- Beth Mowins, Women's Basketball
- 0 Shares
DURHAM, N.C. -- When does a loss feel like a win?
When one of the Terps' starters doesn't even make the trip to the Triangle, yet they're four free throws from a victory? When Maryland loses a senior All-American to leg cramps when already trailing, and still rallies for a lead? When the Terps' other senior All-American doesn't hit a field goal until the second half, but still has every fan in Cameron Indoor Stadium holding his breath when her 3-point attempt at the buzzer bounces out.
No. 15 Maryland just missed out on upsetting 10th-ranked Duke on Monday, falling 68-65. But despite her Terps dropping to 1-1 in ACC play, coach Brenda Frese remained positive and upbeat afterward.
"We treat it like a win," Frese said. "We did a tremendous job in the second half in this environment."
The second was more exciting than the first, when both teams started cold. Duke's Abby Waner missed her first four shots of the game, and Maryland's Kristi Toliver (who missed the aforementioned 3 at the buzzer) went scoreless in the first 20 minutes. The Blue Devils, however, got a big boost from their bench, as Bridgette Mitchell and Krystal Thomas helped spark a 13-0 run with less than seven minutes to play in the half en route to a 40-29 Duke lead at the break.
But the tide turned coming out of the locker room, as Duke missed its first 11 shots of the second half. Maryland, which played without starter Marah Strickland, who remained in College Park with an illness, chipped away at the Blue Devils' lead to tie the score at 49 on a Toliver 3-pointer with 9:20 to play. Shortly after, however, Maryland's Marissa Coleman left the game for six minutes to nurse a calf cramp in her left leg.
Still, Maryland didn't relent. The Terps hit two more 3-pointers to cap a 12-2 run that spanned just two minutes, nine seconds to take a four-point lead, 55-51, with 7:46 left. The teams traded the lead five times in the final two minutes, taking the game to the wire. Jasmine Thomas, a 54 percent shooter at the free-throw line, nailed two foul shots with 7.7 seconds left for a 66-62 Duke advantage, and after Toliver's 3-pointer with two seconds to play pulled Maryland within one, Thomas hit another pair of free throws with 1.7 seconds remaining to seal the win.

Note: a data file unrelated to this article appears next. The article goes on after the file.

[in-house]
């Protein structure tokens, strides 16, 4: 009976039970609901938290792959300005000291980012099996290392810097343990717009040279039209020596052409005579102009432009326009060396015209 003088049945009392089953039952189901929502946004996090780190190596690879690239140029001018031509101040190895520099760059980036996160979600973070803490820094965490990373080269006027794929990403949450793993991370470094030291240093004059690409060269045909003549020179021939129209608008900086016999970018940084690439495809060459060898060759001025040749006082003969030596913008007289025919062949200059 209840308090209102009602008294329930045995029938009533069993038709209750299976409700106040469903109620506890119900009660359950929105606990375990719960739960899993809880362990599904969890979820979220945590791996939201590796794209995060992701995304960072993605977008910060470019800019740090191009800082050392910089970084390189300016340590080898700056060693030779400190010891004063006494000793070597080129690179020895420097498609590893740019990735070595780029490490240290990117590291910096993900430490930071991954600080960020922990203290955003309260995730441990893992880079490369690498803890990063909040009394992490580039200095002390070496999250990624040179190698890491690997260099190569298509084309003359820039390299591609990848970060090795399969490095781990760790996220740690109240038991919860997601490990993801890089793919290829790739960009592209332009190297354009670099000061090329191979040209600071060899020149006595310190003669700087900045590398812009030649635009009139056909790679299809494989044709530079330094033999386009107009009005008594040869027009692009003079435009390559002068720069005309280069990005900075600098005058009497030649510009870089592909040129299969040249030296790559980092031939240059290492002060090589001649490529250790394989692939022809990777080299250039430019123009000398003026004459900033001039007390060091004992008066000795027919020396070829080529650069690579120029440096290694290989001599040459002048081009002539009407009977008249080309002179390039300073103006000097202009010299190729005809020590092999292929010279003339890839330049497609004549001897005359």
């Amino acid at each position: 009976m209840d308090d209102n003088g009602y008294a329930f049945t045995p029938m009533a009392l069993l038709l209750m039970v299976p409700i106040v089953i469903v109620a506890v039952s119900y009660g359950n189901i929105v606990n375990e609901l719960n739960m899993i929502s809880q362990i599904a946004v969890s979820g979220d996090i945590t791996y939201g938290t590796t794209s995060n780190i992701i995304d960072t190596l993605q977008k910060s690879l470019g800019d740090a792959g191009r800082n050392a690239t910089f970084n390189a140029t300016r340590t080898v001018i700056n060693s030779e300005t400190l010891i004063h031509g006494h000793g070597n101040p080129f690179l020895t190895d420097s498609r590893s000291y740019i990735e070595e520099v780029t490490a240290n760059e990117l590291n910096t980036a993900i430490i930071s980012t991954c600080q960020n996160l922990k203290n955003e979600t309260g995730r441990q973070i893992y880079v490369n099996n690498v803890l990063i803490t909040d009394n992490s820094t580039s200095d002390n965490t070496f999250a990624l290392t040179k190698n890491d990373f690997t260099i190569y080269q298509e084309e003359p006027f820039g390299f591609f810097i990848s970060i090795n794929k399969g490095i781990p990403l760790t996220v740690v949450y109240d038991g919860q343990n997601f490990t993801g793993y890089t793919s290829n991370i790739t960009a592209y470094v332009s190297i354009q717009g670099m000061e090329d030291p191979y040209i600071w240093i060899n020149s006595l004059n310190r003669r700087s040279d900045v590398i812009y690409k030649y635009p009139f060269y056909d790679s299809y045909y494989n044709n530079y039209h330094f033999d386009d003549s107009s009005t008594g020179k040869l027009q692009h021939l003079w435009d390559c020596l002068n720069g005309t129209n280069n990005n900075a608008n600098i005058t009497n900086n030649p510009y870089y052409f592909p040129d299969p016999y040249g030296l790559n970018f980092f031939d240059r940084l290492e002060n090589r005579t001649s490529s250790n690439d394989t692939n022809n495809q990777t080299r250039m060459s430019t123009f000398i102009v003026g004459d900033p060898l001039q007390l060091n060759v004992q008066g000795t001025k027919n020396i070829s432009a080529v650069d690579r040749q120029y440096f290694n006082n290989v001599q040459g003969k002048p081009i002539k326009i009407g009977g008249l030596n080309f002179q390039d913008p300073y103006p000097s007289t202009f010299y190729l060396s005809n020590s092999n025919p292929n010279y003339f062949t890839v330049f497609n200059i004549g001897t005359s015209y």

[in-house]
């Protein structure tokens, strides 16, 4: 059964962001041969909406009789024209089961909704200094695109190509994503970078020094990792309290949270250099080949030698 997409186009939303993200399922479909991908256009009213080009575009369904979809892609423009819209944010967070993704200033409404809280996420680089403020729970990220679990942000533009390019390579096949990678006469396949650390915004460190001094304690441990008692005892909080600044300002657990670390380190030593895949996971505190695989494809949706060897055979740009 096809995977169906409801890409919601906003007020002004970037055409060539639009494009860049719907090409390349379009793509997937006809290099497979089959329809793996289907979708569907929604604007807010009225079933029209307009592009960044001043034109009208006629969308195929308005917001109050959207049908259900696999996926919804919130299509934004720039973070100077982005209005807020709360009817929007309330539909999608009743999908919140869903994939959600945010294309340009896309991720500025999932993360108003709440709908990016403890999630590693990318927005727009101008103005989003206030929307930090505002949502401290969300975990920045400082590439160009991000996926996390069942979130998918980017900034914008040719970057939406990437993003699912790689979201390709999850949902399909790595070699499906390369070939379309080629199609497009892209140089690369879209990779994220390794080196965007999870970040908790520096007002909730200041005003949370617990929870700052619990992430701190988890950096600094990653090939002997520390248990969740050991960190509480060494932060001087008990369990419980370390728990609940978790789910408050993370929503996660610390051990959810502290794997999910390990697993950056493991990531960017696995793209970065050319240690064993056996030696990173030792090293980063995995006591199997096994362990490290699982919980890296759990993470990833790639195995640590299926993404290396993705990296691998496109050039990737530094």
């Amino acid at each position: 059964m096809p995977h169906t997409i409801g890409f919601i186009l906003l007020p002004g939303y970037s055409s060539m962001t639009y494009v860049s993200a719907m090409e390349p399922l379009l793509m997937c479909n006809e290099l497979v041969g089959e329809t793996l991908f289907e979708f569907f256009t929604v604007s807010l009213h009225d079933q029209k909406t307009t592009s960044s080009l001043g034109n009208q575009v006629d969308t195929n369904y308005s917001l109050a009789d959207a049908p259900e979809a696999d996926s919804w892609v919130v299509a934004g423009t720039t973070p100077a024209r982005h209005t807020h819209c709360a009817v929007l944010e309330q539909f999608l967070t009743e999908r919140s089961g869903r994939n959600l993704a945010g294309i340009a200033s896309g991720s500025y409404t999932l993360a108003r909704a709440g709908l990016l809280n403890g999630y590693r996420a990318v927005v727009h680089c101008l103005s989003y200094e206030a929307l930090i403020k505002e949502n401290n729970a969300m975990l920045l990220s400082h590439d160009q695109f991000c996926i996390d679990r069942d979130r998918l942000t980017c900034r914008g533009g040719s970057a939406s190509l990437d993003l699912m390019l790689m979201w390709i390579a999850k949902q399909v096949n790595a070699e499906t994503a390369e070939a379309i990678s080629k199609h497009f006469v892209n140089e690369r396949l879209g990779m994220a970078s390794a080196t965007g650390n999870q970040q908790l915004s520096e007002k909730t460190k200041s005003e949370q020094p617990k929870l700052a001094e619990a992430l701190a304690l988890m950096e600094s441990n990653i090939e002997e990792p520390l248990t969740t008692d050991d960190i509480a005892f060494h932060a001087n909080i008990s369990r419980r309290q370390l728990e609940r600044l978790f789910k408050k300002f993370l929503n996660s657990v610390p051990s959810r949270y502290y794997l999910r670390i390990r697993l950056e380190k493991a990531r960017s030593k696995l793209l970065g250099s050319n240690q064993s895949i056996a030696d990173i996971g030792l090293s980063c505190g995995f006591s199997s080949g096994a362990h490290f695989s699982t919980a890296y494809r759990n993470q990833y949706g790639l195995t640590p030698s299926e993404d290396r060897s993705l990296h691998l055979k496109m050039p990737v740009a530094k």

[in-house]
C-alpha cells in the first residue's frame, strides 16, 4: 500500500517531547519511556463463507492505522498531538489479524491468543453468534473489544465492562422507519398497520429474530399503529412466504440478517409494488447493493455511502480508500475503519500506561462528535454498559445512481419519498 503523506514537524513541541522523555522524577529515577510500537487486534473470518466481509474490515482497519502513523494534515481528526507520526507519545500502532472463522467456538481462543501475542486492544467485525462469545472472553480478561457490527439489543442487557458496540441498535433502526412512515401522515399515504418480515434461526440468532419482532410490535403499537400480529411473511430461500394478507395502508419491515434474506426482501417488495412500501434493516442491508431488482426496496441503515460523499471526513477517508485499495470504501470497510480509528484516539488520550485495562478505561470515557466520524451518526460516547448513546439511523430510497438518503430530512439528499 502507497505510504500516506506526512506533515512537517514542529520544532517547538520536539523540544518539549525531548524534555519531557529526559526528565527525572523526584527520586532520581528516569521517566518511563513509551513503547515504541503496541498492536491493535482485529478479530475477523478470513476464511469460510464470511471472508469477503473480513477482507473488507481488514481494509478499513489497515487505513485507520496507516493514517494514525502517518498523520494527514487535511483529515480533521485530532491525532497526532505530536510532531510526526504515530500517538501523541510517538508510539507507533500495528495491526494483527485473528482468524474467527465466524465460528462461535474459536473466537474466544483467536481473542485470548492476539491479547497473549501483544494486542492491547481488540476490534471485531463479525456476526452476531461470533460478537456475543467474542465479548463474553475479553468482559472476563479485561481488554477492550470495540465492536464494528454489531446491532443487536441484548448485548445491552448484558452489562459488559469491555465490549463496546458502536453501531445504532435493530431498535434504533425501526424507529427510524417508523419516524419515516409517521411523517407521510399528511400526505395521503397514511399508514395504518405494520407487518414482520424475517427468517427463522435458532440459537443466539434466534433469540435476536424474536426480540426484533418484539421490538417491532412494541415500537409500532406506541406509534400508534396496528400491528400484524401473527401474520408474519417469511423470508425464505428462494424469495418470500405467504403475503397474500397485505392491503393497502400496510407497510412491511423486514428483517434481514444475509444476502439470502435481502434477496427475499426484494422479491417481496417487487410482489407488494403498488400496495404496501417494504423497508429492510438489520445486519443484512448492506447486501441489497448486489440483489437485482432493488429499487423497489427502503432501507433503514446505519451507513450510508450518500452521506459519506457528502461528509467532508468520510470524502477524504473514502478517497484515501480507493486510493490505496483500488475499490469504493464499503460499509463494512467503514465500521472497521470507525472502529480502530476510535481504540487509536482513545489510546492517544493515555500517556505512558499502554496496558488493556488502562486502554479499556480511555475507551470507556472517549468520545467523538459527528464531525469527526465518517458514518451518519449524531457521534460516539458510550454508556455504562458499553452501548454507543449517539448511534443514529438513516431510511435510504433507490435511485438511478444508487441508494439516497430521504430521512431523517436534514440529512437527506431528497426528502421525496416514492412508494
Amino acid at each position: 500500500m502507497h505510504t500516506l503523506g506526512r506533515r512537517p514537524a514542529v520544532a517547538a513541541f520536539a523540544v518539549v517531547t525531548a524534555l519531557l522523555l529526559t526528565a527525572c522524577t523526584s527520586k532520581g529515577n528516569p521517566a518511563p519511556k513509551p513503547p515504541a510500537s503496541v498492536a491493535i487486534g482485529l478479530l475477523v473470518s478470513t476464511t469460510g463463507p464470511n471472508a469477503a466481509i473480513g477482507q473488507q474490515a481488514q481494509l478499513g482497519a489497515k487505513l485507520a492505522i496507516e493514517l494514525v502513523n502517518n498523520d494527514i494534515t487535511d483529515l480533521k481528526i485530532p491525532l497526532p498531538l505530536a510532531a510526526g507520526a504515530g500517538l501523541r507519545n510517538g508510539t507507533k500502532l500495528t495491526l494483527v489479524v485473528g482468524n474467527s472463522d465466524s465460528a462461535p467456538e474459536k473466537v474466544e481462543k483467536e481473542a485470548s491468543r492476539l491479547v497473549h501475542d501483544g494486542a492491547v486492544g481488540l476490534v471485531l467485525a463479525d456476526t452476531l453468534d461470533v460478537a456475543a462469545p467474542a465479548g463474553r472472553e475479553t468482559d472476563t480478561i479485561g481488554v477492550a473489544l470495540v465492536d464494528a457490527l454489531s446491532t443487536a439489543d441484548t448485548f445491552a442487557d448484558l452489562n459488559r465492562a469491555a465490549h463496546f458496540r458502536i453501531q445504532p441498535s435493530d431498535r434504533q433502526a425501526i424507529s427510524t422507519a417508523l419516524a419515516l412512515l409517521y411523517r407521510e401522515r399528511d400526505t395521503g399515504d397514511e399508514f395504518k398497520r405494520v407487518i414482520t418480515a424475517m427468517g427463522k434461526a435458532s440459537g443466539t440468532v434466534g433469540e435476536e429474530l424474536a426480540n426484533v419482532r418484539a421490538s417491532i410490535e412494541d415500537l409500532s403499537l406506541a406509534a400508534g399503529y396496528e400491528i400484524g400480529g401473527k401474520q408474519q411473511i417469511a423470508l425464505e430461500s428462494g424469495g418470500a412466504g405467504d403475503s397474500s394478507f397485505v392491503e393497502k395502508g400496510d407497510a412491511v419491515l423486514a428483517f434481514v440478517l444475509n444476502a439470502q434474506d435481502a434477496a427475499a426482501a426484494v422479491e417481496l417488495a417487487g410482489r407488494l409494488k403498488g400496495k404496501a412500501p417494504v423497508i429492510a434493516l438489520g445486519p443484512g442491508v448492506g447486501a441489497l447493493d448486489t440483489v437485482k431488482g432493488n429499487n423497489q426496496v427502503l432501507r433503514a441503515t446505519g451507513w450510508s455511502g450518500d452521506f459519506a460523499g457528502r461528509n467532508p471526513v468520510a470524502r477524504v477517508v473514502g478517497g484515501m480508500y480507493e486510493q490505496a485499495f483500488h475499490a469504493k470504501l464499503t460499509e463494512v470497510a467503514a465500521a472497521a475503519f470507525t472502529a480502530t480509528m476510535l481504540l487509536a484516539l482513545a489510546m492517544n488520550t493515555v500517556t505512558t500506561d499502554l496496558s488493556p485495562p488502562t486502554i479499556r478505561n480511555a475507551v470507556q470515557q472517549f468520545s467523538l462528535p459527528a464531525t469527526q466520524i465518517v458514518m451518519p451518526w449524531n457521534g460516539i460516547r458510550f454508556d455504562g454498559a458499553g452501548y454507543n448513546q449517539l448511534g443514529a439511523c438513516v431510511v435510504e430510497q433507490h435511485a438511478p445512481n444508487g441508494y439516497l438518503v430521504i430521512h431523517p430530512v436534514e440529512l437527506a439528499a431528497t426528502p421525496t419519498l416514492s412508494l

Coleman finished with 14 points and Toliver added 12, all in the second half. Lynetta Kizer added 12 points and 13 rebounds, and Sa'de Wiley-Gatewood, who's averaging just 4.2 points, finished with nine, all of which came on 3-pointers in the second half.
"We extended our depth and gave ourselves a chance to win without two starters," Frese said. "In the long run, [this loss] is going to help us."
Duke could have turned Monday's game into a 20-point victory, but too many missed opportunities left the Blue Devils gutting out a three-point win. They shot just 25 percent in the second half, converted 26 offensive rebounds into only 15 second-chance points, and weathered Waner's 4-for-11 night and two-point performance in the second half -- and still won.
Joy Cheek (14 points, 11 rebounds) and Chante Black (13 points, 14 rebounds) each tallied double-doubles and helped Duke boast a plus-17 rebounding margin. But Jasmine Thomas was the player of the game, nailing the pivotal free throws, netting 15 points and really doing a nice defensive job on Toliver.
Toliver didn't hit her field goal until four minutes into the second half, but as her 3-pointer with two seconds left proved, she still has confidence and talent to hit big shots in the biggest moments. Nobody knows that better than Duke, which lost to Maryland in the 2006 NCAA title game after Toliver forced overtime by nailing a 3-pointer over 6-foot-7 Duke center Alison Bales.
Toliver's last-second 3-pointer Monday didn't go in, but when asked about it after the game by members of the media, it was clear Frese wasn't the only one feeling good.
"I guess it's a little too early in the season to break the Dukies' hearts," she said.
The two teams meet again Feb. 22 in College Park.
Beth Mowins is a regular contributor to ESPN.com's women's basketball coverage.